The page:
The Children’s Room

Cape Cod Modern, by Peter McMahon & Christine Cipriani

Cape Cod Modern, by Peter McMahon & Christine Cipriani

Each age tries to form its own conception of the past. Each age writes the history of the past anew with reference to the conditions uppermost in its own time. –Frederick Jackson Turner, “The significance of history”, 1893

Tiny Wellfleet has been a significant home for histories of all stripes. These include psychohistory (Robert Jay Lifton, Erik Erikson, etc.), history employed to support social justice and civil rights (Howard Zinn, William McFeely, etc.), histories of colonial settlements, pirates, and whaling, and accounts of the daily lives of artists, shellfishers, and innumerable interesting characters. Wellfleet historical writing has for a long time been a vital participant in the story of Wellfleet, not simply a spectator.

A recent example is the winner of the 2015 Historic New England Book Prize, co-authored by Peter McMahon and Christine Cipriani: Cape Cod Modern: Mid-century Architecture and Community on the Outer Cape.The book uses architectural and personal photos, and interviews with designers, their families, and their clients to document the experimental homes designed by a cosmopolitan group of designers who settled in Wellfleet and Truro in the mid-20th century. The book has stimulated renewed interest in Bauhaus, in the so-called modernist houses, and in the community around them.

Preparatory drawing for playroom mural in Kepes House, Cambridge, Massachusetts, by Julia Kepes

Preparatory drawing for playroom mural in Kepes House, Cambridge, Massachusetts, by Julia Kepes

A complementary project can now be seen with the summer opening of the Wellfleet Historical Society and Museum today. The Children’s Room, Art and Design of Wellfleet’s Mid-century Children’s Books is a collaboration of WHSM with the Cape Cod Modern House Trust and the Wellfleet Public Library. Here’s a description from the WHSM site:

During the 1930s Wellfleet’s population was just barely 800 people, and yet over 1,000 books have been published by, or about, the town’s mid-century denizens, around 200 being inventive books for children. Many of these books were designed and illustrated by some of the most acclaimed graphic artists of the era. This exhibit includes a selection of books, artifacts and original artwork.

Dwellers of the Tundra, by Aylette Jenness & Jonathan Jenness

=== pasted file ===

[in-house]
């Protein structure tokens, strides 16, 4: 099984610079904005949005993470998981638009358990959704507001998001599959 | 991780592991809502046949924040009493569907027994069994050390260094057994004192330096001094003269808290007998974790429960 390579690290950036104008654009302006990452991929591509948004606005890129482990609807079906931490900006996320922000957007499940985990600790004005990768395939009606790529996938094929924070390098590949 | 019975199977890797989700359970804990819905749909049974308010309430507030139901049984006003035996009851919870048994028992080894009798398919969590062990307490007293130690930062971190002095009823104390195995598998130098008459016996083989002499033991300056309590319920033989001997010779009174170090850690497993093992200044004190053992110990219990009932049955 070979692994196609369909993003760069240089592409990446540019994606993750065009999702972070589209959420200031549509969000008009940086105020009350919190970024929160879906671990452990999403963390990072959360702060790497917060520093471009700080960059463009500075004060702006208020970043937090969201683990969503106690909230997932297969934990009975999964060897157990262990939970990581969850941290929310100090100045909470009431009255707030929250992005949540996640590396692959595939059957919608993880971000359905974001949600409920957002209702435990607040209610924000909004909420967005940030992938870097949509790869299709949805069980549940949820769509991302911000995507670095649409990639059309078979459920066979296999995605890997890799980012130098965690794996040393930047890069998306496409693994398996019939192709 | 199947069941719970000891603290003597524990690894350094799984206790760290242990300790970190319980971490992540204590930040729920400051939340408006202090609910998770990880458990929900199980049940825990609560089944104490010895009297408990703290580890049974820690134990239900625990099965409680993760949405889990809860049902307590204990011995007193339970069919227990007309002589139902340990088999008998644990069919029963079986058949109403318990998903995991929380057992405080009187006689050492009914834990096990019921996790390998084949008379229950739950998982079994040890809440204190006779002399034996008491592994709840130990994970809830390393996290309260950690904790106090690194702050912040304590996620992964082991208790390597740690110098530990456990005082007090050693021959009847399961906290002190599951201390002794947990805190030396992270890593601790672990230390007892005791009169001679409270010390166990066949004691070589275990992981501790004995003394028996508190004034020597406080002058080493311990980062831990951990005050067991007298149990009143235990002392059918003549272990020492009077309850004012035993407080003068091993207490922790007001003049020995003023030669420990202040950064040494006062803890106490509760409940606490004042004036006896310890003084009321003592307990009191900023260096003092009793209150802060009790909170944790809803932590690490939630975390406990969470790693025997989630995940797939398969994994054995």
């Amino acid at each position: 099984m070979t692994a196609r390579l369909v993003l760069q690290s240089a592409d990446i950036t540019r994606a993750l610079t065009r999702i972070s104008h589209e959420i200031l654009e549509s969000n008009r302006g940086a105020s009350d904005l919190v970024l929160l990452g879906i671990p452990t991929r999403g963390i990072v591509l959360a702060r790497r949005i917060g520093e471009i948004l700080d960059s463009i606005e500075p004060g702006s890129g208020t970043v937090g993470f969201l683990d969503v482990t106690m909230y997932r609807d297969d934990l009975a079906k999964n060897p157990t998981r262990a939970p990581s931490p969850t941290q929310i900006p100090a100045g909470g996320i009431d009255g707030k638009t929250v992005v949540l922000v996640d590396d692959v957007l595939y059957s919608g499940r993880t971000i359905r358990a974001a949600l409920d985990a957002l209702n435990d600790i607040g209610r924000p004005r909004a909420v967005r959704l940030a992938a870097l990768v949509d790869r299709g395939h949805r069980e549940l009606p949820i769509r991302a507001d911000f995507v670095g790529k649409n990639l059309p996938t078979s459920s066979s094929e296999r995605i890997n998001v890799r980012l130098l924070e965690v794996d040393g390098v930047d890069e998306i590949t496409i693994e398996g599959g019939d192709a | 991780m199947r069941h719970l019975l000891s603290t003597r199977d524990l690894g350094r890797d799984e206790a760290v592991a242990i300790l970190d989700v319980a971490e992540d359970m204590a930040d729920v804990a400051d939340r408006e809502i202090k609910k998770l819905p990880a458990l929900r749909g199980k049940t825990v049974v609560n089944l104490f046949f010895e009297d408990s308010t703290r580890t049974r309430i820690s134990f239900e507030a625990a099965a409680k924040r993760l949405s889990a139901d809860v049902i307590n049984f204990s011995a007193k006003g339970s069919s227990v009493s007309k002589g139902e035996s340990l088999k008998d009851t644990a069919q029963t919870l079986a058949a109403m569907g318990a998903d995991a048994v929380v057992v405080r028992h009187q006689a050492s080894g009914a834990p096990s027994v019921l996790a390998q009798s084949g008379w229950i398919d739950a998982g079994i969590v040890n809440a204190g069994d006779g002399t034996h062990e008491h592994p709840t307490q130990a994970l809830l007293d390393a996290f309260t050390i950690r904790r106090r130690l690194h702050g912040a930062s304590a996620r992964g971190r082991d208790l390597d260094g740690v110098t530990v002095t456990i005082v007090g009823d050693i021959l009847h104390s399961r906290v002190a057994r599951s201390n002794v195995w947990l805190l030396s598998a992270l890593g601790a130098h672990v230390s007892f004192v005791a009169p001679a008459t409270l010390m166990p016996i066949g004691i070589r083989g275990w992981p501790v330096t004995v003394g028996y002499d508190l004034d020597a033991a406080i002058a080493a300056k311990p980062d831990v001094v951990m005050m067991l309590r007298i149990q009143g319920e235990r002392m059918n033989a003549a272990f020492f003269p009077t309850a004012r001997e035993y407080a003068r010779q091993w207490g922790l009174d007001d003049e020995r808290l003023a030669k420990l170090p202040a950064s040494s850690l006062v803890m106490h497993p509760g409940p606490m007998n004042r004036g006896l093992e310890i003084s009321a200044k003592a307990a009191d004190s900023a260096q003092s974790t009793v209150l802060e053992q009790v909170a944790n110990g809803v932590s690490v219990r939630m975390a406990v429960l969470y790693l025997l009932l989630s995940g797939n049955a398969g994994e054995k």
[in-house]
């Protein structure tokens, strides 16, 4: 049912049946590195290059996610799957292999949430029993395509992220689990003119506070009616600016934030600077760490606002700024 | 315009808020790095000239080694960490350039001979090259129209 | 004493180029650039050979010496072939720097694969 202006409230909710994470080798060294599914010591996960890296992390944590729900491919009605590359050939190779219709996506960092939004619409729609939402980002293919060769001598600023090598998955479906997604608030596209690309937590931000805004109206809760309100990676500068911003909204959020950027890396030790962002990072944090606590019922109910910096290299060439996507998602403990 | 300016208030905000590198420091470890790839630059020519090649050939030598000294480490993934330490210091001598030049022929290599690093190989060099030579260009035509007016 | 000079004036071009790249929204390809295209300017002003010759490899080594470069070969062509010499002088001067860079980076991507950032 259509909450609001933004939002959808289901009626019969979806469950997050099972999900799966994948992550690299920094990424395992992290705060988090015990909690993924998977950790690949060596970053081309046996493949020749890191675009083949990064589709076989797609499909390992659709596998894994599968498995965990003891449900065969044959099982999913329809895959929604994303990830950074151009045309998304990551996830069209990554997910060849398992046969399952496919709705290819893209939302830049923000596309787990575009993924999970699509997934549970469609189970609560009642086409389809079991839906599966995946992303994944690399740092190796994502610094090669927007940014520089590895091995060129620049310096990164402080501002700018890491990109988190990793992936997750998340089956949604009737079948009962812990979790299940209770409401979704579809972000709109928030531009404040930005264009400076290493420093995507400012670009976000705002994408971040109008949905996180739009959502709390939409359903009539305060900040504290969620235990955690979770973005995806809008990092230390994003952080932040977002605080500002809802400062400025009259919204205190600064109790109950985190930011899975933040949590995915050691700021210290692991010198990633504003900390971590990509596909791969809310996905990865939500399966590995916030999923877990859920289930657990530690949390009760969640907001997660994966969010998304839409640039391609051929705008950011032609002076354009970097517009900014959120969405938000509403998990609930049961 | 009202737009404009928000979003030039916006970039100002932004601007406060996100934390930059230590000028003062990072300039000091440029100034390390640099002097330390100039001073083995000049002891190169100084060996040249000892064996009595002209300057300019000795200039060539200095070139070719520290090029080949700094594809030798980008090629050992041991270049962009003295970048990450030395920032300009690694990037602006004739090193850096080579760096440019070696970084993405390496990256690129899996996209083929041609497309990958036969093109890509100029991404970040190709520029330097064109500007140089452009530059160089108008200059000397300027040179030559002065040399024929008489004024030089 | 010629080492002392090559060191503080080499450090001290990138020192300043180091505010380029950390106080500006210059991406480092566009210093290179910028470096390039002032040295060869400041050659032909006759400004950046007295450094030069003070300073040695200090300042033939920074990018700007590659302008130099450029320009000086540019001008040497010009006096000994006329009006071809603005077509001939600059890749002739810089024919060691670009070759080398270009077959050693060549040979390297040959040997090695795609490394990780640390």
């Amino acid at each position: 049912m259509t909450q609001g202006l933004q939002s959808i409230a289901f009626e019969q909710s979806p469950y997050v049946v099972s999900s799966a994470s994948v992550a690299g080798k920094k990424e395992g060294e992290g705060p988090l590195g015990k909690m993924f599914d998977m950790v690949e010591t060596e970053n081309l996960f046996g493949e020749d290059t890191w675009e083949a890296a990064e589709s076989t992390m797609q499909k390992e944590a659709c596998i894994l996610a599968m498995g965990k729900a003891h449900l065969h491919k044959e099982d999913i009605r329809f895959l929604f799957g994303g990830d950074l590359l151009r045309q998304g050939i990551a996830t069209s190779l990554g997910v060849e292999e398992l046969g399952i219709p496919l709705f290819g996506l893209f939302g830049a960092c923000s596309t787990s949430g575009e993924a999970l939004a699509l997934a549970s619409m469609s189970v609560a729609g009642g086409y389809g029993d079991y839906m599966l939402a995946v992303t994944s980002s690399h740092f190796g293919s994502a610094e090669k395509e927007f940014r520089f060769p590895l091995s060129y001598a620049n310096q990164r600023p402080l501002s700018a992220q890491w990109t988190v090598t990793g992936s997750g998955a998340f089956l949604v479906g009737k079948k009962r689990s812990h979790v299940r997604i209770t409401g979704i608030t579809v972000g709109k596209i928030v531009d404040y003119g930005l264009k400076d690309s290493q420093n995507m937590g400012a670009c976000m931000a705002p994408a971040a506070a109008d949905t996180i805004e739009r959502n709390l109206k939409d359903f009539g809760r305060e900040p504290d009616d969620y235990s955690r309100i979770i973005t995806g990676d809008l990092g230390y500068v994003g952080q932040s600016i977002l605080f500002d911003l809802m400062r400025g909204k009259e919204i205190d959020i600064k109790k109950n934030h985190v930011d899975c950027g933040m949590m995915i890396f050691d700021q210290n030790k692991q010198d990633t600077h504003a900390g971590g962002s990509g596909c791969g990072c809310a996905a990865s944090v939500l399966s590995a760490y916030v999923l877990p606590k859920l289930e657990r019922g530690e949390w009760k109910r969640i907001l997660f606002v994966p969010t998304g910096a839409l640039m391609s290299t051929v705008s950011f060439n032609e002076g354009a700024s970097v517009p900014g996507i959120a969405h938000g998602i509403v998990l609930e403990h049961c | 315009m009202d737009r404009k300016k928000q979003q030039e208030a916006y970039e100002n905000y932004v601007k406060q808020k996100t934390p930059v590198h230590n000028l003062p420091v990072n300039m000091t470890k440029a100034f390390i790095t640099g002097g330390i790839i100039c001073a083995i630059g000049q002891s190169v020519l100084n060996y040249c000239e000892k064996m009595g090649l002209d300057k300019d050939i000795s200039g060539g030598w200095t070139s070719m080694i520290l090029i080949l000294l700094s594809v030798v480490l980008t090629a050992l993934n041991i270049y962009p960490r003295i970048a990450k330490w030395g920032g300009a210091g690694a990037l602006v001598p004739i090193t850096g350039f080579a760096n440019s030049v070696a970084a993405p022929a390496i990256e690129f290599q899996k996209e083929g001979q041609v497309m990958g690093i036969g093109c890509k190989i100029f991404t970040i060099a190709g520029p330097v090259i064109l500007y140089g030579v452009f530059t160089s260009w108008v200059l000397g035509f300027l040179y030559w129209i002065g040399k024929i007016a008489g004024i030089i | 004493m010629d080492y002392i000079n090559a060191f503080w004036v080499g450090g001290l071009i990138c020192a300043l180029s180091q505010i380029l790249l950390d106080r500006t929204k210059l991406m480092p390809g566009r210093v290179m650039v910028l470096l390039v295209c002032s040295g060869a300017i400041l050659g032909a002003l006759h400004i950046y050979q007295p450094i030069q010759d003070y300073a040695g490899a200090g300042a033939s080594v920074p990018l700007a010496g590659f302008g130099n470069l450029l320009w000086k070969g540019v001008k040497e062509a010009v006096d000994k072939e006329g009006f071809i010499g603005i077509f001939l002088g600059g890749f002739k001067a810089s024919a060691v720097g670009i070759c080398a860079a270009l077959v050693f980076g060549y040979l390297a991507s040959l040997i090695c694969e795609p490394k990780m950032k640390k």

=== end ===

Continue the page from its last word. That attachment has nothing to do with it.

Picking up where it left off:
Dwellers of the Tundra, by Aylette Jenness & Jonathan Jenness

Many of the artists and authors of the children’s books were connected with Bauhaus, and its emphasis on learning, science, experimentalism, and progressive politics. That can be seen in the wide variety of nature topics and in sympathetic depictions of diverse cultures.

As with Bauhaus, the exhibit invites participation. Visitors can observe blown-up versions of artwork from the children’s books, and peruse the books themselves. There are specially designed benches on which to sit or to spread out the objects. There are also crayons and paper to create your own artworks.

I like the fact that the museum is opening just after the summer solstice (a special one at that, coinciding with a strawberry moon). Bauhaus was very aware of new technologies, materials, and scientific discoveries. A love of nature and its meanings for humans was evident throughout its history. Wellfleetian Ati Gropius, who was the daughter of founder Walter, would gather people in late June and ask “What does the summer solstice mean to you?” Several of the Bauhaus-connected houses took advantage of solar or lunar movements in their design. So, it’s appropriate that this wonderful new exhibit welcome the summer season.

Fidelia, by Ruth Adams & Ati Forberg (Gropius)

Fidelia, by Ruth Adams & Ati Forberg (Gropius)

The new Children’s Room is filled with wonderful individual items. There are Caldecott award winners and artworks that are surprisingly fresh and striking a half century or more after they were created. But the exhibit as a whole brings the items together in a provocative way, adding new meaning to the specific items and to our understanding of that mid-century era.

As I think about how our history-making enriches life in Wellfleet, I’m reminded of William James’s comment about teaching: